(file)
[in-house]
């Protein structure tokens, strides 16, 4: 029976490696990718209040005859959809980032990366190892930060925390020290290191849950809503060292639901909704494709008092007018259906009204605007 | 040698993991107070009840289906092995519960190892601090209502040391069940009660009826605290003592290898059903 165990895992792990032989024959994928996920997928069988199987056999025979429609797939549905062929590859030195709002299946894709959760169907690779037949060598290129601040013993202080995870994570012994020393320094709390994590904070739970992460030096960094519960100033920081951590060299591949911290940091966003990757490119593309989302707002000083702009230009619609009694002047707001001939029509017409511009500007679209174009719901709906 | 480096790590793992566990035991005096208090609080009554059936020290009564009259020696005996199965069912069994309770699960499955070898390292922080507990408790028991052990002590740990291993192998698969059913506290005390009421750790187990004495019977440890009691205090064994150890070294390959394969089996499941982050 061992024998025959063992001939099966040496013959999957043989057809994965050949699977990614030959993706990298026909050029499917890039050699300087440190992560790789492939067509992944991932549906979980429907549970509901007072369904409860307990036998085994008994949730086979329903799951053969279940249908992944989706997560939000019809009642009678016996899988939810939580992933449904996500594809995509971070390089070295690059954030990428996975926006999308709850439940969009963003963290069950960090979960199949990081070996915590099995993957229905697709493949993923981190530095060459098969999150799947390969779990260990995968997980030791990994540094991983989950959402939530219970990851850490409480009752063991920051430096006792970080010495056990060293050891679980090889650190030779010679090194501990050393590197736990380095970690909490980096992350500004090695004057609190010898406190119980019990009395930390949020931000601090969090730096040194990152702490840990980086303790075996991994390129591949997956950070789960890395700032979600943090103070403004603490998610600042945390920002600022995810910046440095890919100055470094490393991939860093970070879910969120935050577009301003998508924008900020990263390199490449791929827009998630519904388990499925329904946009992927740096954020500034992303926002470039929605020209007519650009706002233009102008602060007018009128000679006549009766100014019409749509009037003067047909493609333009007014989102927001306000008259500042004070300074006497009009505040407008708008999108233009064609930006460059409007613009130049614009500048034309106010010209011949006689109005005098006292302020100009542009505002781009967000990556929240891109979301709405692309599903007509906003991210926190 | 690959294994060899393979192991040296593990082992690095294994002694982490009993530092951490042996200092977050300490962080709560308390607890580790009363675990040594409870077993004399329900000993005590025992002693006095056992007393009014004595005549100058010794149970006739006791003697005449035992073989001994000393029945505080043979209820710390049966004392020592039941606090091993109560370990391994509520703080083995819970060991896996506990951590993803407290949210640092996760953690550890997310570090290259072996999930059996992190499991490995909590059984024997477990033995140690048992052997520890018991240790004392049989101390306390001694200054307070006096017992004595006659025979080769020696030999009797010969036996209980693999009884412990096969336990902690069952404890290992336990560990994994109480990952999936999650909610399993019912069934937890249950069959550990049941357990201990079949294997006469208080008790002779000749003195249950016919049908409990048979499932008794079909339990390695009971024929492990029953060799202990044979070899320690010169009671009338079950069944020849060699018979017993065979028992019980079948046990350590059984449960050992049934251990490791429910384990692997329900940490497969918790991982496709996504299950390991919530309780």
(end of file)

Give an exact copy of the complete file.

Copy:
[in-house]
């Protein structure tokens, strides 16, 4: 029976490696990718209040005859959809980032990366190892930060925390020290290191849950809503060292639901909704494709008092007018259906009204605007 | 040698993991107070009840289906092995519960190892601090209502040391069940009660009826605290003592290898059903 165990895992792990032989024959994928996920997928069988199987056999025979429609797939549905062929590859030195709002299946894709959760169907690779037949060598290129601040013993202080995870994570012994020393320094709390994590904070739970992460030096960094519960100033920081951590060299591949911290940091966003990757490119593309989302707002000083702009230009619609009694002047707001001939029509017409511009500007679209174009719901709906 | 480096790590793992566990035991005096208090609080009554059936020290009564009259020696005996199965069912069994309770699960499955070898390292922080507990408790028991052990002590740990291993192998698969059913506290005390009421750790187990004495019977440890009691205090064994150890070294390959394969089996499941982050 061992024998025959063992001939099966040496013959999957043989057809994965050949699977990614030959993706990298026909050029499917890039050699300087440190992560790789492939067509992944991932549906979980429907549970509901007072369904409860307990036998085994008994949730086979329903799951053969279940249908992944989706997560939000019809009642009678016996899988939810939580992933449904996500594809995509971070390089070295690059954030990428996975926006999308709850439940969009963003963290069950960090979960199949990081070996915590099995993957229905697709493949993923981190530095060459098969999150799947390969779990260990995968997980030791990994540094991983989950959402939530219970990851850490409480009752063991920051430096006792970080010495056990060293050891679980090889650190030779010679090194501990050393590197736990380095970690909490980096992350500004090695004057609190010898406190119980019990009395930390949020931000601090969090730096040194990152702490840990980086303790075996991994390129591949997956950070789960890395700032979600943090103070403004603490998610600042945390920002600022995810910046440095890919100055470094490393991939860093970070879910969120935050577009301003998508924008900020990263390199490449791929827009998630519904388990499925329904946009992927740096954020500034992303926002470039929605020209007519650009706002233009102008602060007018009128000679006549009766100014019409749509009037003067047909493609333009007014989102927001306000008259500042004070300074006497009009505040407008708008999108233009064609930006460059409007613009130049614009500048034309106010010209011949006689109005005098006292302020100009542009505002781009967000990556929240891109979301709405692309599903007509906003991210926190 | 690959294994060899393979192991040296593990082992690095294994002694982490009993530092951490042996200092977050300490962080709560308390607890580790009363675990040594409870077993004399329900000993005590025992002693006095056992007393009014004595005549100058010794149970006739006791003697005449035992073989001994000393029945505080043979209820710390049966004392020592039941606090091993109560370990391994509520703080083995819970060991896996506990951590993803407290949210640092996760953690550890997310570090290259072996999930059996992190499991490995909590059984024997477990033995140690048992052997520890018991240790004392049989101390306390001694200054307070006096017992004595006659025979080769020696030999009797010969036996209980693999009884412990096969336990902690069952404890290992336990560990994994109480990952999936999650909610399993019912069934937890249950069959550990049941357990201990079949294997006469208080008790002779000749003195249950016919049908409990048979499932008794079909339990390695009971024929492990029953060799202990044979070899320690010169009671009338079950069944020849060699018979017993065979028992019980079948046990350590059984449960050992049934251990490791429910384990692997329900940490497969918790991982496709996504299950390991919530309780």